October brought gorgeous leaf color on a beautiful college campus. The Franklin Writing Conference was a one day intimate gathering for authors and illustrators. About fifty SCBWI participants joined a four panel faculty for a day of learning and camaraderie.
Pictured from left to right. Jennifer Zivoin, illustrator of multiple picture books and early readers including Big Red and the Little Bitty Wolf (Jeanie Franz Randsom); Andrea Hall, editor at Albert Whitman; Shannon Baunach Anderson, author of several children’s books including Penelope Perfect and Coasting Casey; Tina Purcell Schwartz, founding agent of The Purcell Agency.
First of all, I was super excited to meet my agent Tina Schwartz in person! Although we have communicated through email, text messages, and Face Time, it was great to have dinner with her and chat informally.
Secondly, I made a connection with Andrea Hall who is reviewing one of my stories for publication. Fingers crossed!
Thirdly, I met up with Facebook connections Kathryn Powers and Teresa Robeson. Both lovely ladies and talented illustrators.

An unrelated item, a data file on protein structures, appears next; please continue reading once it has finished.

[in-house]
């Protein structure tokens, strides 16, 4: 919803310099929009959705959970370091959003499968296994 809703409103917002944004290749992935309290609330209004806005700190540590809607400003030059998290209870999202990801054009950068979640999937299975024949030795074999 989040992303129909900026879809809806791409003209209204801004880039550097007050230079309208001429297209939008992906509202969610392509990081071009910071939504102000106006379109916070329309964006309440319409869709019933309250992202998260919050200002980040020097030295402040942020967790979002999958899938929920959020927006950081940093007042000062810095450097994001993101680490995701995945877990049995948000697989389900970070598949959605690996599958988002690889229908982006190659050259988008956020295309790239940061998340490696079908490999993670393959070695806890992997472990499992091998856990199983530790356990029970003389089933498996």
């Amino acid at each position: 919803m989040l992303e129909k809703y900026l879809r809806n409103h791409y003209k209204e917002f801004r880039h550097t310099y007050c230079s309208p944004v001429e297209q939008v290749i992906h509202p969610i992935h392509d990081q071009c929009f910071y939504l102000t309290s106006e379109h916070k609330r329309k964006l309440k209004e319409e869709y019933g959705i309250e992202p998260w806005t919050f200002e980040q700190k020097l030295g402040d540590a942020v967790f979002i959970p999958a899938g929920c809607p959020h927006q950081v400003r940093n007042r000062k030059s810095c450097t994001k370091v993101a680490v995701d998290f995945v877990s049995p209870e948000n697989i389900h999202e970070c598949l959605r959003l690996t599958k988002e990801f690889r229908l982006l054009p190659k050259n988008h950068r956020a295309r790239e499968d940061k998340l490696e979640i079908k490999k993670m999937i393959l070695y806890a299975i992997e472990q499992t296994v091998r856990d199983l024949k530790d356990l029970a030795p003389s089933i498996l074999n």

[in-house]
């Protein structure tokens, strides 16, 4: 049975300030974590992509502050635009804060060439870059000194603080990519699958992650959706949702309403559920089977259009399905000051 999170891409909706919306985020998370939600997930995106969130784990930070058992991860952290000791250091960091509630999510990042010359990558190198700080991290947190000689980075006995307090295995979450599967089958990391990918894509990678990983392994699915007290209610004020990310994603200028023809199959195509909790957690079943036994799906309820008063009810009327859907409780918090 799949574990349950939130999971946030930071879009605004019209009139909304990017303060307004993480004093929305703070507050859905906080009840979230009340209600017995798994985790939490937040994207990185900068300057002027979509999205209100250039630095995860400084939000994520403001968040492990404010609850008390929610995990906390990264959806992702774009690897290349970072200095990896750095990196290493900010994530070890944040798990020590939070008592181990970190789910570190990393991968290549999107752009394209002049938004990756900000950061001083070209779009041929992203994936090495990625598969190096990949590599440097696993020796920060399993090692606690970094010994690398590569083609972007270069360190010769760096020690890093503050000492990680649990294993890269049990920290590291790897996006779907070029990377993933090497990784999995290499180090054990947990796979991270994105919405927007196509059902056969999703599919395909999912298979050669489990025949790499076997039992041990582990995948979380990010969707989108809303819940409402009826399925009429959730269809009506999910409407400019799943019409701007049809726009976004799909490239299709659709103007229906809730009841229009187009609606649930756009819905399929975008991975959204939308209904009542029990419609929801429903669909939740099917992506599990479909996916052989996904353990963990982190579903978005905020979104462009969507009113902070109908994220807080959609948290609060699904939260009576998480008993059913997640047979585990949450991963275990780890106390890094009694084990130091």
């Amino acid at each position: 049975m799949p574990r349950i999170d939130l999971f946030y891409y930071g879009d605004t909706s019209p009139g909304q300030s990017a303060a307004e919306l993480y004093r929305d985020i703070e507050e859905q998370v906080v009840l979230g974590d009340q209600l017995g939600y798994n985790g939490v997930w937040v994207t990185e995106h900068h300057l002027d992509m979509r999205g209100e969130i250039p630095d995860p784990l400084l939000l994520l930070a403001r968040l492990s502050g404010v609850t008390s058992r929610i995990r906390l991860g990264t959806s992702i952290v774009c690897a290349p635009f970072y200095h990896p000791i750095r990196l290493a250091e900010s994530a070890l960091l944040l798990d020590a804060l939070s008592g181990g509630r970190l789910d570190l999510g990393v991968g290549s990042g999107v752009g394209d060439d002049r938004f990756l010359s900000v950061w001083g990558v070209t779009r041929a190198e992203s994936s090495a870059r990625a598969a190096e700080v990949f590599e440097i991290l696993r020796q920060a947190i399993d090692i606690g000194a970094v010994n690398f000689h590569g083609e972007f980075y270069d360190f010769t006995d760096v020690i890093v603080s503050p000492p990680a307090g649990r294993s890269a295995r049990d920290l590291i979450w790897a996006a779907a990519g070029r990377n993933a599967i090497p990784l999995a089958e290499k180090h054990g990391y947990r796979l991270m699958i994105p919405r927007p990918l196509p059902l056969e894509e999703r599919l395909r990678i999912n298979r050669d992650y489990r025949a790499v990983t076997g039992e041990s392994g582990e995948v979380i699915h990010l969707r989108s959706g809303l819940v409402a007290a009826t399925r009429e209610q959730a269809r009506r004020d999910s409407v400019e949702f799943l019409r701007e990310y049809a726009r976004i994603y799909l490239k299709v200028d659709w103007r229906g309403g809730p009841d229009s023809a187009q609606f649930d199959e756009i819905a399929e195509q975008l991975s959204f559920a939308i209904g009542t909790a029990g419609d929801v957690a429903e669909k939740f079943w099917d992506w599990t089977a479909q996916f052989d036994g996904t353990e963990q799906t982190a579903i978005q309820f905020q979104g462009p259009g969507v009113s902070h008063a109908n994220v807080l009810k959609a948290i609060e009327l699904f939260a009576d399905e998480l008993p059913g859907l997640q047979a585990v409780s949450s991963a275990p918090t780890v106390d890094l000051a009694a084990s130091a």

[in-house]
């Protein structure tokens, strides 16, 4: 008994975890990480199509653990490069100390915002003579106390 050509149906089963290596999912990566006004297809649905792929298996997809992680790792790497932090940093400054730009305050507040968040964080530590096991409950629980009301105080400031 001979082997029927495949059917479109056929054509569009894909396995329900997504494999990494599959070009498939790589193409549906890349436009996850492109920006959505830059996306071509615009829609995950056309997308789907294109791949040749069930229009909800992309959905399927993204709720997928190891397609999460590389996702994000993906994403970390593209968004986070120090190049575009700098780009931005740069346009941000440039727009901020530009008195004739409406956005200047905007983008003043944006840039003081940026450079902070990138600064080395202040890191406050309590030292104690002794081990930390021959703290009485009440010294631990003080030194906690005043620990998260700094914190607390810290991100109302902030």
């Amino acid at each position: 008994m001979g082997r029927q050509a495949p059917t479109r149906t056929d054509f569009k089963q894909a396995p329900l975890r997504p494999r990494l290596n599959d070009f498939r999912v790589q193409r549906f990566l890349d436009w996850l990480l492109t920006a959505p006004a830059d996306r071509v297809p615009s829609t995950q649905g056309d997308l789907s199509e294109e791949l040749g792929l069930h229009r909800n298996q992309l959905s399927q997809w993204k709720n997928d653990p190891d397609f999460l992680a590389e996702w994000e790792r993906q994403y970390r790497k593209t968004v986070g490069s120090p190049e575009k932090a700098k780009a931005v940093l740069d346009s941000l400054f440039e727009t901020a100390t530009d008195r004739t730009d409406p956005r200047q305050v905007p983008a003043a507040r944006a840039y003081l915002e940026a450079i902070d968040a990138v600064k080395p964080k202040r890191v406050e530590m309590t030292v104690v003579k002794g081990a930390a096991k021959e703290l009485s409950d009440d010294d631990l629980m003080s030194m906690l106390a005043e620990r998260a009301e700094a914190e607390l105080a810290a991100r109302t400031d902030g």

And last, but not least, I spent quality time with one of my critique partners, Emmie Warner. We carpooled, shared a room, and supported each other through our second conference together. Thanks Emmie!
My Top 10 Tricks and Treats of the Trade:
(in no particular order)
Be prepared to meet agents and editors with your best work. Have it polished and shined to a sparkle. And lead with your strongest work.
Research submission guidelines and follow then to the letter. Do not make the mistake of losing your masterpiece in the rejection box because you failed to follow directions.
Do your own market research before submitting. Know where your work fits on the shelf. What are some similar titles? How does yours stand out?
Take revisions seriously. If your agent or editor asks for revisions, consider what isn’t working and how to improve it. Don’t rush your revisions, it’s not intended to be a quick fix.
Use market guides such as The Book Markets for Children’s Writers, Writer’s Market Guide, and Children’s Writers and Illustrators to find agents and editors who are the best fit for your work.
Don’t take rejections personally. There are many reasons why an agent or editor may pass on your work which may be more due to their own needs and wants rather than your talent.
Your characters need to visually carry your story (picture books). Let your characters distinguish themselves.
Focus on creating visual movement between scenes.
Work with peers to polish your work. Be open to constructive criticism. It’s easier to swallow a ‘no, that doesn’t work’ from your writing partners than it is to get a ‘no, that doesn’t work’ from an agent or editor.
If something isn’t working, keep trying. Revise. Resubmit. Repeat.